Due to persistent lymphadenopathy, splenomegaly, and clinical suspicion of lymphoma, the largest cervical lymph node measuring 2.5 × 1.5 × 1 cm was excised with initial pathologic report of reactive follicular hyperplasia. It was referred to our center for consultation. Lymph node showed well preserved architecture containing secondary follicles with pale staining germinal centers (GCs) surrounded by dark staining layer of mantle cells. Mantle cell proliferation resulting in broad and expansive mantle zone layer was evident in some of the follicles.

Several monomorphic nodules composed of small sized lymphocytes without germinal center were also noted mainly in cortical region of the lymph node. Interfollicular region was unremarkable (Figure 1(a)). No invagination of mantle layer inside germinal centers and transformation of the layer were identified.

Figure 1: Sections from an enlarged cervical lymph node. (a) Hematoxylin and Eosin staining. (b)–(f) Immunohistochemical staining for CD20 (b), CD5 (c), IgD (d), Bcl-2 (e), and CD43 (f).

On closer inspection, the nodules were composed mainly of small sized lymphocytes with round to very slightly indented nuclei and scant amount of cytoplasm.

Several congested capillaries and venules containing deformed RBCs with a few typical sickle cells were also noted in the sections after reviewing.

The main differential diagnoses were mantle zone hyperplasia, early stage of mantle cell hyperplasia, or other low grade lymphomas. Therefore, immune histochemistry (IHC) was done to determine true nature of the process. Briefly after quenching of endogenous peroxidases and heat induced antigen retrieval, sections were incubated with mouse monoclonal antibodies against CD20, Ki67, Bcl-2, and CD43 (1/300, predilute, and 1/80, resp.; Dako Corp, Carpinteria, CA, USA), mouse monoclonal antibodies against CD3, CD5, and CD23 (1/100, 1/5, and predilute, resp.; Novocastra Lab. Ltd. UK), rabbit polyclonal antibodies against Immunoglobin (Ig) D, IgM, IgG, and Kappa and Lambda light chains (1/3.5, 1/5000, 1/14000, 1/10000, and 1/10000, resp.; Dako Corp, Carpinteria, CA, USA), and rabbit monoclonal antibody against Cyclin D1 (1/80; Dako Corp, Carpinteria, CA, USA). Bound primary antibodies were reacted with secondary antibodies conjugated with horse radish peroxidase. Visualization of the complexes was accomplished with DAB as chromogen. Sections were also lightly stained with Mayer’s hematoxylin. Hyperplastic follicles, expanded mantle zone layers, and the monomorphic nodules were strongly positive for CD20, CD19, and Pax-5. Immunostaining with CD3 highlighted interfollicular T-cell areas which were unremarkable. Ki67 staining showed high proliferation activity confined to the GCs whereas the areas outside the GCs and the monomorphic B-cell nodules had low proliferation activity (<5%). Bcl-2 was not detected in GCs. Mantle cell layer of the follicles and the monomorphic B-cell nodules were diffusely positive for IgD and Bcl-2 whereas positivity for CD23 was weak and scattered. Reaction for IgM was also weakly positive (Figures 1(d) and 1(e)). Immunostaining for CD5, CD43, and Cyclin D1 was negative in both mantle cell layer of the hyperplastic follicles and the B-cell nodules (Figures 1(c) and 1(f)). Immunohistochemical tests for Kappa and Lambda light chain restriction were inconclusive.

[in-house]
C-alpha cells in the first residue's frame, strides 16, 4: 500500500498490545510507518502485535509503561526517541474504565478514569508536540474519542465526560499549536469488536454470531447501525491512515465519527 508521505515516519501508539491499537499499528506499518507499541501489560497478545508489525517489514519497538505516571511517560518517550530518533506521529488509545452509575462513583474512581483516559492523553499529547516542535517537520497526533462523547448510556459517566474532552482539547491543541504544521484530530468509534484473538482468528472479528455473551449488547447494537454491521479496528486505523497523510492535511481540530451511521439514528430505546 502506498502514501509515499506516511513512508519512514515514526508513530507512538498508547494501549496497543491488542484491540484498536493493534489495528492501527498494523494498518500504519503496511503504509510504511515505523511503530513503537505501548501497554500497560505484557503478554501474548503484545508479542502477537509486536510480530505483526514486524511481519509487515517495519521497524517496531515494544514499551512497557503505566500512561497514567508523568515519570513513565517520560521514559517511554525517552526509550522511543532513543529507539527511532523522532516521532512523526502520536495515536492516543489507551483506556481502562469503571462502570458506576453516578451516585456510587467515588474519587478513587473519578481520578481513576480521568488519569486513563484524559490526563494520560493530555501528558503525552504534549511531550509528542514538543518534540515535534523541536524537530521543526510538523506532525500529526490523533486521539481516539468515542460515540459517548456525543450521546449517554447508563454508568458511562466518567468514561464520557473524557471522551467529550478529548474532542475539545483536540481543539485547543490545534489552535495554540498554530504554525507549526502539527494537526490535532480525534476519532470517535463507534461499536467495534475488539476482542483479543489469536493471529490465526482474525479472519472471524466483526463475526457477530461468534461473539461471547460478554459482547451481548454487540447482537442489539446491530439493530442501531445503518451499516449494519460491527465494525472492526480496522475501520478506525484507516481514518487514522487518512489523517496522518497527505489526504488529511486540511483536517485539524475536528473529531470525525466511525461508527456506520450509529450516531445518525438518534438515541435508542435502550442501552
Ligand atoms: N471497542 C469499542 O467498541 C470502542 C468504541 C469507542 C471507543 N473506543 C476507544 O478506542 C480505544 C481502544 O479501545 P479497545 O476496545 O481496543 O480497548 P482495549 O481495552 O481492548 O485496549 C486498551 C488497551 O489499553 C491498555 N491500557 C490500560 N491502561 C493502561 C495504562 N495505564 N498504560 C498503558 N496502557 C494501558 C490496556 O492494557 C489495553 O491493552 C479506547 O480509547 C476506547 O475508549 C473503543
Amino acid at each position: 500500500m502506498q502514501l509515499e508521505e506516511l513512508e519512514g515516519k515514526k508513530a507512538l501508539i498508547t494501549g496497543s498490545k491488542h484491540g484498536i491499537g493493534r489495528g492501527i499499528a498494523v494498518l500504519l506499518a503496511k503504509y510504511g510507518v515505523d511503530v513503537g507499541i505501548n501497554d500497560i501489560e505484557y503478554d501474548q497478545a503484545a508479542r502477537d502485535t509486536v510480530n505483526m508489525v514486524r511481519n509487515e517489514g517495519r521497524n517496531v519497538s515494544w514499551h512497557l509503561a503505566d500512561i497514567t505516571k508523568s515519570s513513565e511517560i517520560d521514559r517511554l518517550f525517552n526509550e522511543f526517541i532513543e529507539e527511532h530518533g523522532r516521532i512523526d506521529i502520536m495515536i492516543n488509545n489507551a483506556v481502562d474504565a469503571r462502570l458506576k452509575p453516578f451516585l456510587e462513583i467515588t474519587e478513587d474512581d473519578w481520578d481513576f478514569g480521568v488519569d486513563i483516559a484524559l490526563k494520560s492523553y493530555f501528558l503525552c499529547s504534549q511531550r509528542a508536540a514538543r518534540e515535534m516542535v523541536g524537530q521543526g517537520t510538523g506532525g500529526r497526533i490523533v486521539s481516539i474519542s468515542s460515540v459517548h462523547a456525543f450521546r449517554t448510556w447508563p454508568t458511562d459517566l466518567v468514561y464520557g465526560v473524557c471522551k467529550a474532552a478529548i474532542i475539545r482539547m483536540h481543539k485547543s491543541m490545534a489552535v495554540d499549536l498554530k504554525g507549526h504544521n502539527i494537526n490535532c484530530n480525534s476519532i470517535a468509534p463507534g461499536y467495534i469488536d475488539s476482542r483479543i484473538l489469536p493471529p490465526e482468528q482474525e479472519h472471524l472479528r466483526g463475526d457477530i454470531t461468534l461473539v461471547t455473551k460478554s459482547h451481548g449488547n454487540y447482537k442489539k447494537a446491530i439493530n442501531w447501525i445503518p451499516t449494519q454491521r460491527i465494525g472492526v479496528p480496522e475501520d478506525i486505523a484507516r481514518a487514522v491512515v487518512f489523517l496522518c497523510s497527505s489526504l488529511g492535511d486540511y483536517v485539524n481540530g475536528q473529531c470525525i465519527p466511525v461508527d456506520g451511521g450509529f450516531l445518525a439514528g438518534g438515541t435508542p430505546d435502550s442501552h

To evaluate the clonality of the lymphoid population, immunoglobulin heavy chain gene rearrangement study was performed on DNA, extracted from 10 five-micron-thick sections of FFPE tissue, using proteinase K incubation method followed by phenol-chloroform extraction protocol. Conventional PCR for Ig gene rearrangement study was performed using BIOMED-2 concerted action primers from InVivoScribe Technologies (San Diego, CA) based on manufacturer’s instructions. DNA integrity was controlled using three primer sets for amplification of beta-globin gene with PCR products of 110 bp to 400 bp.